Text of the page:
On July 13, I sat with Michael out on his porch — just big enough for a social-distance visit — in Ottawa’s Vanier neighbourhood, and I asked him about the experience of writing his blog for eight years.


 Photo by Pearl Pirie: Michael & I reading at Black Squirrel Books in Ottawa



You may have the exact number, but I’m guessing you read maybe 3,000 or 4,000 poetry collections, or parts of poetry collections, for Today’s book of poetry, and you ended up writing about 812 of them. Were there still surprises for you in that last couple hundred?

 

Oh, completely, completely. Right up until the end. The last couple of books had surprises that I wasn’t expecting.

 

Were the surprises about the content or that different kinds of books existed or different publishers existed? Were those the kinds of surprises?

 

I was surprised that I was still finding authors who had achieved enormous levels of acclaim, particularly in the States, and that I was just discovering them, and some of them dead for ten or fifteen years but with bodies of work that were completely contemporary and vivid and exciting. So that continued to be a surprise to me. But also, new works by young Canadians who were just off-the-charts smart.

 

Were you surprised ever at something that you wouldn’t have expected to like but you liked?

 

Well, I’d like to think that over the entire period of doing the blog that I was willing to expand my horizons. Whether or not I was still doing that at the end is really going to be up to other people to decide.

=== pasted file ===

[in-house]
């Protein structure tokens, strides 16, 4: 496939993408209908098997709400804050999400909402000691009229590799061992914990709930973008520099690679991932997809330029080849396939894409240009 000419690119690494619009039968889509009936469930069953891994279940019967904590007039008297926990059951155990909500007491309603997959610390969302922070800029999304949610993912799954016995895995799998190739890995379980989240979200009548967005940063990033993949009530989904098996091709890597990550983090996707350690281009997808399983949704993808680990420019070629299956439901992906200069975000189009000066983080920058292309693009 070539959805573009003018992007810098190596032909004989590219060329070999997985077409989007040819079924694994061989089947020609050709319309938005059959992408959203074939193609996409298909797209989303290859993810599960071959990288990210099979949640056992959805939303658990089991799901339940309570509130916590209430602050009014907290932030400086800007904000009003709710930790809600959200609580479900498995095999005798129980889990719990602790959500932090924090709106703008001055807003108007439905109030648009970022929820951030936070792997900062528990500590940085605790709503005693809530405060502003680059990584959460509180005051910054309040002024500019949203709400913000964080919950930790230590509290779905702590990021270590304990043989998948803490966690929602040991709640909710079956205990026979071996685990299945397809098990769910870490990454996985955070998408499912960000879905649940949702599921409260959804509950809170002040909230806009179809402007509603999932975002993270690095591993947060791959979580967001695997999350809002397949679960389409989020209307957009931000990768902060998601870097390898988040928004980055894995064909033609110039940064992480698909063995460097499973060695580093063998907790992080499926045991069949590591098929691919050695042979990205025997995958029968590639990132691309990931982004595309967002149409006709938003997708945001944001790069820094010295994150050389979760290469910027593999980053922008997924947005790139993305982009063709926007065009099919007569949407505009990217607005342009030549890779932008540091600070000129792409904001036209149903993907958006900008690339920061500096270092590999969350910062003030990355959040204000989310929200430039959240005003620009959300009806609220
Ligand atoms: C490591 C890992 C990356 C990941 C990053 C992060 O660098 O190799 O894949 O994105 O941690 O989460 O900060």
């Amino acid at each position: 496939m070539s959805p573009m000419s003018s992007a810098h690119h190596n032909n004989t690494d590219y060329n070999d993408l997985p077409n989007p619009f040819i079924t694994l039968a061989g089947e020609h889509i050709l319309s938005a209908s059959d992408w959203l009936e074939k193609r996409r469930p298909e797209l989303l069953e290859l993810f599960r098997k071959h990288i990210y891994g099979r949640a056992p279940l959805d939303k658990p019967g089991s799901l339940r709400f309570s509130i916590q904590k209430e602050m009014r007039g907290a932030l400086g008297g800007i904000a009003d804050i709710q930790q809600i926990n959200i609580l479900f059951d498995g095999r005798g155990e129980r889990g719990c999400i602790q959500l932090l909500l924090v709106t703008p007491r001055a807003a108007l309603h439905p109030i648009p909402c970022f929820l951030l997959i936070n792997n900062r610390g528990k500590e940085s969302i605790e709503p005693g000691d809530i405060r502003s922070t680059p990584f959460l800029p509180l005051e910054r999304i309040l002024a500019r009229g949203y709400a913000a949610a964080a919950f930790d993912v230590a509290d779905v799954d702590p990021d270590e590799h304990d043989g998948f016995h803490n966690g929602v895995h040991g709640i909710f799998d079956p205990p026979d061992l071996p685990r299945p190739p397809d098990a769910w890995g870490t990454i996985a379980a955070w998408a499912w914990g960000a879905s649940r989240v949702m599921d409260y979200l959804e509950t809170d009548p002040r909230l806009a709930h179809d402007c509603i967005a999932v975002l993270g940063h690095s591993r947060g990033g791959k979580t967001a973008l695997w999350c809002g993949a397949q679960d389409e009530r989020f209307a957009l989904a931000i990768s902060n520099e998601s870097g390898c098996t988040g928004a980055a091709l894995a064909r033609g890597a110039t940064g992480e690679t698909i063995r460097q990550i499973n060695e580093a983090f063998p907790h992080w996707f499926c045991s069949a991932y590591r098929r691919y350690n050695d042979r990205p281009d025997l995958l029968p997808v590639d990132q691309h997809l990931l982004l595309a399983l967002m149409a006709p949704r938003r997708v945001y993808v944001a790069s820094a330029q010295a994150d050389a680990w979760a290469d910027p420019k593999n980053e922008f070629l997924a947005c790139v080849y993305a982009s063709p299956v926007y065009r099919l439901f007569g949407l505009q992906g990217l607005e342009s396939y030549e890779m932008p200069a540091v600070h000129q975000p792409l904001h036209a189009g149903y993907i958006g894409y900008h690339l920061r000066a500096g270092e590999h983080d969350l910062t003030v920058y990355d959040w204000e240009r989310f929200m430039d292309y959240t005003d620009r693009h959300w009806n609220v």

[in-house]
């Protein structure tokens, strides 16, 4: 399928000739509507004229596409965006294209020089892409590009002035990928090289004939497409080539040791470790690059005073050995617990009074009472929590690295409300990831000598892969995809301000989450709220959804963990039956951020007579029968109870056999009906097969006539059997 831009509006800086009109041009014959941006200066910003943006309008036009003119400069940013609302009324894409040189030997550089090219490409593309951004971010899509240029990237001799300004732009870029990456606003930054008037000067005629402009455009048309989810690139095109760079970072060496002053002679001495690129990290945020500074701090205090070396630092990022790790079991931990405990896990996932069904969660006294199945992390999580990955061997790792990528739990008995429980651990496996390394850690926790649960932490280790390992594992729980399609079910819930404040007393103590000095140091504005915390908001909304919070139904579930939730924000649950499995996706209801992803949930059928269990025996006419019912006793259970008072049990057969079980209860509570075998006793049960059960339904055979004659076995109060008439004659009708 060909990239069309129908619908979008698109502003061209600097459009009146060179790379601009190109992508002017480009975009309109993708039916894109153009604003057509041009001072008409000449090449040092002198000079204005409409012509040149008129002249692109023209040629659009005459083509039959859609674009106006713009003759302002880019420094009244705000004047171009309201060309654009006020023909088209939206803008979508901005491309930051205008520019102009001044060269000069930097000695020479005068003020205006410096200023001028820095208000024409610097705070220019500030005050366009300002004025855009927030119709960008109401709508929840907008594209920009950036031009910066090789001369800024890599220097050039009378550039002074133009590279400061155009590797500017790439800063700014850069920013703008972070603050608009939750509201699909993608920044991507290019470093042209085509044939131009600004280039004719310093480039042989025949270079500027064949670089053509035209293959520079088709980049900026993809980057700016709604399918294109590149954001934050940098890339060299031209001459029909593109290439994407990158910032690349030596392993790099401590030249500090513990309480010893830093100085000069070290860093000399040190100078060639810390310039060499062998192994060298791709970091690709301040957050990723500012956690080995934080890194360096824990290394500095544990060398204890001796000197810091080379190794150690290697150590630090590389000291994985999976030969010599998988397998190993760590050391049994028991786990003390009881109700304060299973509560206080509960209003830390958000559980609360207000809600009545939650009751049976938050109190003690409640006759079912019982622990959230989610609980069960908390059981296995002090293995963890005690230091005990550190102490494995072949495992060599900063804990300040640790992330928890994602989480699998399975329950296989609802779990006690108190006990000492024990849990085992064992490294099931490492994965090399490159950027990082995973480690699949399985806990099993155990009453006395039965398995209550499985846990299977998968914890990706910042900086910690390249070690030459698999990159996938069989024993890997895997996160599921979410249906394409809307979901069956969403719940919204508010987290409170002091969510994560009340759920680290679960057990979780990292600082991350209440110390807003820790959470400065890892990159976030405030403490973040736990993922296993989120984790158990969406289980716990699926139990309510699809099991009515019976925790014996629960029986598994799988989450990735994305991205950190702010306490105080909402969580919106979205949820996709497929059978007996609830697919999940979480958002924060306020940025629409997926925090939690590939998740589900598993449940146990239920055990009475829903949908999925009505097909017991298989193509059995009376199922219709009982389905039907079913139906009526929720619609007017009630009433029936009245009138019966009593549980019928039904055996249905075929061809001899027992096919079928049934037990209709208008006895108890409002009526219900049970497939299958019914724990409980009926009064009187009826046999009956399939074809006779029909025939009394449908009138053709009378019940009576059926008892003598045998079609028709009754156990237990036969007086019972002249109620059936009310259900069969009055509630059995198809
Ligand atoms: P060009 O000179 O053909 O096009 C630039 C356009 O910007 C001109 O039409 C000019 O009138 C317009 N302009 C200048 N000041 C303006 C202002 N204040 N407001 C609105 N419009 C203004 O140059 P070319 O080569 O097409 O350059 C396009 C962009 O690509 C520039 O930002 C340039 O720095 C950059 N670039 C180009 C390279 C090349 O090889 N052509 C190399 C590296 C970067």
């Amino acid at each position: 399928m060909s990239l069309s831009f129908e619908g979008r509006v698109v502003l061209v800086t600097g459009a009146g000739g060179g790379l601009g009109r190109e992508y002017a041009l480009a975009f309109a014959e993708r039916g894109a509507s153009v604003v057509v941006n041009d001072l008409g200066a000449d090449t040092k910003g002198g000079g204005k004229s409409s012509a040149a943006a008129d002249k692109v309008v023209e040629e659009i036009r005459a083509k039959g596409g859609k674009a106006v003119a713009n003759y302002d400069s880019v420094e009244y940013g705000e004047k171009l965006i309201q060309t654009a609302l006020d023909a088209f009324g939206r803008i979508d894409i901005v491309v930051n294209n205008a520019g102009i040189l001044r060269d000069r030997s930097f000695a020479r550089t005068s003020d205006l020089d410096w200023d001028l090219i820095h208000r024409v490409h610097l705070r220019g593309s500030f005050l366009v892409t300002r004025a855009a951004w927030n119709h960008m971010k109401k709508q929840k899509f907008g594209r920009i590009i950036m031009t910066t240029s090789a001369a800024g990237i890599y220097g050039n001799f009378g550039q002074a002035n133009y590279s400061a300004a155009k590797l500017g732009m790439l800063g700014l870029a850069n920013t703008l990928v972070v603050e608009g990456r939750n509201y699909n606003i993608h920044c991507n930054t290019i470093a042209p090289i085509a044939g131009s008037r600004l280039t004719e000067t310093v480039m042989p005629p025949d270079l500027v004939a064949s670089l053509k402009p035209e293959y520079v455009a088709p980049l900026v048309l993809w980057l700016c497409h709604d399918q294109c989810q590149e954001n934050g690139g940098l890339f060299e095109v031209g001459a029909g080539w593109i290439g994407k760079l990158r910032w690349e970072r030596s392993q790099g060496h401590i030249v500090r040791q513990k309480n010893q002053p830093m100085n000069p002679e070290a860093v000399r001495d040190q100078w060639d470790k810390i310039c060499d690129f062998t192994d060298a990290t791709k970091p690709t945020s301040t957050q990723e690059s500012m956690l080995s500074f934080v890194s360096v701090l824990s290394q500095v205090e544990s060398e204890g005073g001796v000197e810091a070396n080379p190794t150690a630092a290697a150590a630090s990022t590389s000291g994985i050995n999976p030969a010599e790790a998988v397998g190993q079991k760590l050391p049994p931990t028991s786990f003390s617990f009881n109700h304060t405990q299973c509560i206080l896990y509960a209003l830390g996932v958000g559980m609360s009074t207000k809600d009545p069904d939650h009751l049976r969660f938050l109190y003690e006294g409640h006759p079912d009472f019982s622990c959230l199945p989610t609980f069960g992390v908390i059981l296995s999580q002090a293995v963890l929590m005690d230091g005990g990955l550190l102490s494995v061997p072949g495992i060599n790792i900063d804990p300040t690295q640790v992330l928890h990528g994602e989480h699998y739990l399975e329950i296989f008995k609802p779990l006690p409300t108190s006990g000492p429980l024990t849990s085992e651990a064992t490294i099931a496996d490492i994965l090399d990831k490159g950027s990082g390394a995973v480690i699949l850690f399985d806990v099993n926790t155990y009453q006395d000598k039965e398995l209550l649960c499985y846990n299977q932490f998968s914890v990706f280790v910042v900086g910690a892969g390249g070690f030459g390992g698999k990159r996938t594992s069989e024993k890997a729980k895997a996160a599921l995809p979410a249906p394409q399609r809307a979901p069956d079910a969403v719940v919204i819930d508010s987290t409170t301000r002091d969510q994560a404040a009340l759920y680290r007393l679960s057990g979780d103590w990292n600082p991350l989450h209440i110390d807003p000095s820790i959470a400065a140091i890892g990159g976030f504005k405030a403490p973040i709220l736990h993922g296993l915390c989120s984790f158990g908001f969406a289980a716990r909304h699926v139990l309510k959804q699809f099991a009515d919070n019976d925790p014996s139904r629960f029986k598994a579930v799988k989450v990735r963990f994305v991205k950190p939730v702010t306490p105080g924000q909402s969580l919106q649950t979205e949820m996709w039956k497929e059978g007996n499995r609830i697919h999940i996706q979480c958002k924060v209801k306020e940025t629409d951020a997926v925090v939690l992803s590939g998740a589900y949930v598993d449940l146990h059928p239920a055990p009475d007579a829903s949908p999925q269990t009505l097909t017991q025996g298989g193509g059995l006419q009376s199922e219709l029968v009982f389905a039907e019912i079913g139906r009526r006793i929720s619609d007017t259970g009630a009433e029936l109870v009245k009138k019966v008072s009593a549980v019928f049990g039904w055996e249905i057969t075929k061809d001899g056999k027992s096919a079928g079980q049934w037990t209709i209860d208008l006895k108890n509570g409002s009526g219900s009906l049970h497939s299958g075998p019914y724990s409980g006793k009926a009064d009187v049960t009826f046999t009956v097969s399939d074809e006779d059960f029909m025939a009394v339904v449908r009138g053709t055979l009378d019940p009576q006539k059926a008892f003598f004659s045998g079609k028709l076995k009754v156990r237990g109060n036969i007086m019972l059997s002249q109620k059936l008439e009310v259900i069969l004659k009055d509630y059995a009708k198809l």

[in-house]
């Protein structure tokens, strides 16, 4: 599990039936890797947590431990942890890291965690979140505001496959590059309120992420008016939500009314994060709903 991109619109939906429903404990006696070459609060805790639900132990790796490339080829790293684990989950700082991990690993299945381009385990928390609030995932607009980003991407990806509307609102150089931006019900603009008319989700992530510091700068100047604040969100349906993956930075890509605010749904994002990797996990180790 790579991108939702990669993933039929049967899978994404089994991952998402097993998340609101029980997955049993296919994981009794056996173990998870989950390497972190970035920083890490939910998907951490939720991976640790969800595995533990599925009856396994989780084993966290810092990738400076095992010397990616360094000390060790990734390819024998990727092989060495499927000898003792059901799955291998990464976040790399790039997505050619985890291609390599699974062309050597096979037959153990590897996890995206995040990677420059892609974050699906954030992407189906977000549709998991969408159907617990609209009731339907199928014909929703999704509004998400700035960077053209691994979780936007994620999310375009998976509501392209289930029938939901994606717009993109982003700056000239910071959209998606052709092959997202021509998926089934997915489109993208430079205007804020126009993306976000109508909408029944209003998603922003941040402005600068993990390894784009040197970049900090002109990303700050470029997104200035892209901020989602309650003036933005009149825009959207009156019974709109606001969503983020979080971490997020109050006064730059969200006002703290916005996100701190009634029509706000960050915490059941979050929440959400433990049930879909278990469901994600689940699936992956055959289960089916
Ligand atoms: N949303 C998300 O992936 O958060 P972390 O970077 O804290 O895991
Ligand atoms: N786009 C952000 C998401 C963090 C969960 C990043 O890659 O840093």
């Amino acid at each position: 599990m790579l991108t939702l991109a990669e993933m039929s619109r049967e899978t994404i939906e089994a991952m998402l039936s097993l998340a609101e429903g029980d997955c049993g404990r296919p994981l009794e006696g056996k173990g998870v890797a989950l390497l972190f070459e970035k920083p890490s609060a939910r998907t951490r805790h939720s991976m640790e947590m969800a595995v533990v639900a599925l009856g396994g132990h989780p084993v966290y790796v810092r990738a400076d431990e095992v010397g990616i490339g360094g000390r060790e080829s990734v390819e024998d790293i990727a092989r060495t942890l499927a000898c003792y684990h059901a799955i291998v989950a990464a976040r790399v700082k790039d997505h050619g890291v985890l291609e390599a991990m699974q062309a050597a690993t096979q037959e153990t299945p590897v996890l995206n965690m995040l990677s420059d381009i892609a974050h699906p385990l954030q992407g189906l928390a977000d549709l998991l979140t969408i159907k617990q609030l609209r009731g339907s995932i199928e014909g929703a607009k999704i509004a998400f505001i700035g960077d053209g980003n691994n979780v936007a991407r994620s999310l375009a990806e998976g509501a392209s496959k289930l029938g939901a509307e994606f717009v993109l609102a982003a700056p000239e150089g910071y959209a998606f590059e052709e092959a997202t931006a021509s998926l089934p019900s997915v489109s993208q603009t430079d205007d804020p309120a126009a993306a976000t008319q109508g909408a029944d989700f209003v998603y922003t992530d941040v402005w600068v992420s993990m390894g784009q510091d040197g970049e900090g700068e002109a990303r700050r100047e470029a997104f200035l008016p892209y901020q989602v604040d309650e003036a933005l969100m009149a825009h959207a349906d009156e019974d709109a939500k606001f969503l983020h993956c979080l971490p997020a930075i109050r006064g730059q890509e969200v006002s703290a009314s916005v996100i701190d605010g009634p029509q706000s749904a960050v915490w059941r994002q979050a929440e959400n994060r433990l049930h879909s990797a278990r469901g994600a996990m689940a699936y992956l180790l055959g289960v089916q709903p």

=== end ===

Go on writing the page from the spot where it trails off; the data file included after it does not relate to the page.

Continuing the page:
We’re sitting out here on your porch, which is the most amazing place, where you know almost all of your neighbours … I know you did a lot of your reading up in your bed before going to sleep —

 

Did I ever read here? Constantly. Constantly. Whenever the weather was nice. Sat right there —

 

Where I’m sitting.

 

— with a stack of books.

 

And then you whittled them down. I remember you mentioning that you had a ritual of taking a couple to bed with you at night. Were those the ones you whittled it down to?

 

Well, it would depend on what night it was. If it was the night before I was writing a blog, it would be the one that I was writing about. Re-reading it and writing about it. Or it could be a night where I was whittling down new stuff that had arrived, or you know, sometimes just taking stuff to bed for pleasure.